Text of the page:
Despite the fact that Antoine Predock, FAIA, wears his arm in a sling after suffering an injury in a motorcycle accident, he is committed to ridingand keeping bikes as design objects. He says they've played a role in his life since his childhood and recalls riding them around Europe as a student. "Inanimate objects can have a meaning far beyond their technology. Certain bikes do that," Predock says, noting the Vincent Black Shadow and Ducati F1 among his favorites. "They're inspiring to have in the studio for me. There are lessons in them."
The workstations in Predock's Albuquerque, N.M., studio, which accommodates a staff of 11, include desks made from 2x4s and solid core doors. The emphasis on natural simplicity is key to Predock's embrace of modernist materials and metaphors. One of the 2006 AIA Gold Medalist's favorite metaphors inspired the title of a new monograph of his work: Roadcut, which refers to "a sectional diagram of the earth ... revealed through man's intervention." Roadcut author Christopher Mead and Predock's graphics director, Mira Woodson, curated a corresponding exhibit of Predock's work for the University of New Mexico Art Museum.
Since he opened his office in 1967, Predock has acquired adjacent commercial properties to build out his campus. Greenery is a significant feature of the complexs six buildings, which feature both indoor plants and outdoor gardens. In that sense, Predocks campus sticks out in a neighborhood populated by "Midwestern, front-porch typologies"—buildings that Predock describes as evocative of a California bungalow look from the '10s and '20s. The designer says that he did not have a scheme for the studio's accretion, which is characterized by walled enclosures that link the buildings together. "I never had a particular master plan," he says.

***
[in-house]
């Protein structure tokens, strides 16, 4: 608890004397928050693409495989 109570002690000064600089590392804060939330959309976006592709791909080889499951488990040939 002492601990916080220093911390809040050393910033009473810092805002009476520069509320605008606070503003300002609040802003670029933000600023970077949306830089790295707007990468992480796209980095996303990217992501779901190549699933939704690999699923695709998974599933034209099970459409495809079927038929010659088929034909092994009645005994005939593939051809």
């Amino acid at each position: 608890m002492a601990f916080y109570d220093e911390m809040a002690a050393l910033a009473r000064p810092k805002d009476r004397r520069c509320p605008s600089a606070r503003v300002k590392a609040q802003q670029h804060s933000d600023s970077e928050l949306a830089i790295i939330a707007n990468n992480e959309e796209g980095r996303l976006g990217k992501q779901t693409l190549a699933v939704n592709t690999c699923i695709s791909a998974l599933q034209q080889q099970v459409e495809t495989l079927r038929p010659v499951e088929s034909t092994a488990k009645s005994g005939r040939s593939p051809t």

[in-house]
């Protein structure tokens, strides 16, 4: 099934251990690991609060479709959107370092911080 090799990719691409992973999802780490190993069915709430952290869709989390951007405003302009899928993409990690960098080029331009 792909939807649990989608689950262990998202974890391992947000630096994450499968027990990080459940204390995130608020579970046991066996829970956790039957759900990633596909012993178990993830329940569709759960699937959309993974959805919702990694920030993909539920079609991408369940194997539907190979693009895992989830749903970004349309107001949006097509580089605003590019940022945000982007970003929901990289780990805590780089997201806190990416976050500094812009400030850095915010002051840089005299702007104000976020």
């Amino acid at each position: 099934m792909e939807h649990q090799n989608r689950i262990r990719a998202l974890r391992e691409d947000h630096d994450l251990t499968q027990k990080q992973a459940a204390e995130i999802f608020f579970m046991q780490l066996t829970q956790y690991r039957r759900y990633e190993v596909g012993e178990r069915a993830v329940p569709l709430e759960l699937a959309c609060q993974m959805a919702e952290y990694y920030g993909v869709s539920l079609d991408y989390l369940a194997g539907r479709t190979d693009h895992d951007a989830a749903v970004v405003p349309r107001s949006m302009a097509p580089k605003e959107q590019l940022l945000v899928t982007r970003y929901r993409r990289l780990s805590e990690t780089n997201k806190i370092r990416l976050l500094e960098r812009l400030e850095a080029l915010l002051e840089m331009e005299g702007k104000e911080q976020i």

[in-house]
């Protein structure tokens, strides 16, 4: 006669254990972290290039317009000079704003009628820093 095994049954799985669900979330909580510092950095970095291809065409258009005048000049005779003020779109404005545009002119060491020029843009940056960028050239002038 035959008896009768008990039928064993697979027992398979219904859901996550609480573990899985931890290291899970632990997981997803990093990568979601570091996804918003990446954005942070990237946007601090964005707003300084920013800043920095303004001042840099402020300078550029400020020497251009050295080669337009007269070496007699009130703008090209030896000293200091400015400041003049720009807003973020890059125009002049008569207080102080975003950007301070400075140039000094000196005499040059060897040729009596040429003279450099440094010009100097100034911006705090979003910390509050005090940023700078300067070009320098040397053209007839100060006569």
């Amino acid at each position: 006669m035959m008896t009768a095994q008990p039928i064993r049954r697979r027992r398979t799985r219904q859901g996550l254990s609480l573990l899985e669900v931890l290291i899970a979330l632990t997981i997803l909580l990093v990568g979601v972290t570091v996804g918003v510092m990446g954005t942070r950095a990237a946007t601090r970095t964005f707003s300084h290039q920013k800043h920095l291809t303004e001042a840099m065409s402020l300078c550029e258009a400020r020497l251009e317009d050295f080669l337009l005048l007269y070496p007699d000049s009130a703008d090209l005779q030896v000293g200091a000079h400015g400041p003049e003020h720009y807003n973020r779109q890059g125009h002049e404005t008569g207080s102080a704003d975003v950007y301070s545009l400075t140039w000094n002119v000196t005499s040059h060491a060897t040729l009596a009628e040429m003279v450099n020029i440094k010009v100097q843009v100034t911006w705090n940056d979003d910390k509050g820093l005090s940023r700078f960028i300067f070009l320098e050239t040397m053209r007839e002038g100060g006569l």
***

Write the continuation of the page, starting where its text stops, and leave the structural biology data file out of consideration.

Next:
"There are models everywhere. The practice is 3D from the beginning," Predock says. One of the galleries in the exhibition at the University of New Mexico Art Museum (on view through May 22) is dedicated to Predock's models and design drawings; the model shown is of the ballpark he designed for the San Diego Padres. "I make clay models that evolve into digital models. Models are the essence of the studio, always have been, always will be."